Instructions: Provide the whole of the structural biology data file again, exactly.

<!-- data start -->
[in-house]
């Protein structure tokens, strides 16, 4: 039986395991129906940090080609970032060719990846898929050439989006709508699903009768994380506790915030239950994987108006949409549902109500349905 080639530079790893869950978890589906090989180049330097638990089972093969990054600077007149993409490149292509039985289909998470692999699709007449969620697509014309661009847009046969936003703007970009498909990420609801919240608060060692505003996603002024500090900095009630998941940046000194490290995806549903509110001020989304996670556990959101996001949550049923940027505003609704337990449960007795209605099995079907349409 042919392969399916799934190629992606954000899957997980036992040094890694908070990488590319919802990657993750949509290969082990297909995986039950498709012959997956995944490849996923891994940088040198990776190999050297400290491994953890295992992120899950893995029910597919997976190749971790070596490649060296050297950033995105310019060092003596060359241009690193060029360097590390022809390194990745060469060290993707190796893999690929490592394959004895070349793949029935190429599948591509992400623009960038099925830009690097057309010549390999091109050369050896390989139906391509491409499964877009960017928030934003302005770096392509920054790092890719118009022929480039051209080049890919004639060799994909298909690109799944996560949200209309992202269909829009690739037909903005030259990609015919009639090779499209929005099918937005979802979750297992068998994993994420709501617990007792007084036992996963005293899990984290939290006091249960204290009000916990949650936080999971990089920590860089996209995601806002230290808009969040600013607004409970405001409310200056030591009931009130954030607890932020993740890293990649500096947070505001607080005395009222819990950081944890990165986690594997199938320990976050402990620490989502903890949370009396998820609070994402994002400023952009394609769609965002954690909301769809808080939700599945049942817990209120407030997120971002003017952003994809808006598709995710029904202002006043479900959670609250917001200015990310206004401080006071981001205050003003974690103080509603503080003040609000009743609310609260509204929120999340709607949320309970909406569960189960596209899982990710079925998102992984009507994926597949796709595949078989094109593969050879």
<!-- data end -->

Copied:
[in-house]
């Protein structure tokens, strides 16, 4: 039986395991129906940090080609970032060719990846898929050439989006709508699903009768994380506790915030239950994987108006949409549902109500349905 080639530079790893869950978890589906090989180049330097638990089972093969990054600077007149993409490149292509039985289909998470692999699709007449969620697509014309661009847009046969936003703007970009498909990420609801919240608060060692505003996603002024500090900095009630998941940046000194490290995806549903509110001020989304996670556990959101996001949550049923940027505003609704337990449960007795209605099995079907349409 042919392969399916799934190629992606954000899957997980036992040094890694908070990488590319919802990657993750949509290969082990297909995986039950498709012959997956995944490849996923891994940088040198990776190999050297400290491994953890295992992120899950893995029910597919997976190749971790070596490649060296050297950033995105310019060092003596060359241009690193060029360097590390022809390194990745060469060290993707190796893999690929490592394959004895070349793949029935190429599948591509992400623009960038099925830009690097057309010549390999091109050369050896390989139906391509491409499964877009960017928030934003302005770096392509920054790092890719118009022929480039051209080049890919004639060799994909298909690109799944996560949200209309992202269909829009690739037909903005030259990609015919009639090779499209929005099918937005979802979750297992068998994993994420709501617990007792007084036992996963005293899990984290939290006091249960204290009000916990949650936080999971990089920590860089996209995601806002230290808009969040600013607004409970405001409310200056030591009931009130954030607890932020993740890293990649500096947070505001607080005395009222819990950081944890990165986690594997199938320990976050402990620490989502903890949370009396998820609070994402994002400023952009394609769609965002954690909301769809808080939700599945049942817990209120407030997120971002003017952003994809808006598709995710029904202002006043479900959670609250917001200015990310206004401080006071981001205050003003974690103080509603503080003040609000009743609310609260509204929120999340709607949320309970909406569960189960596209899982990710079925998102992984009507994926597949796709595949078989094109593969050879």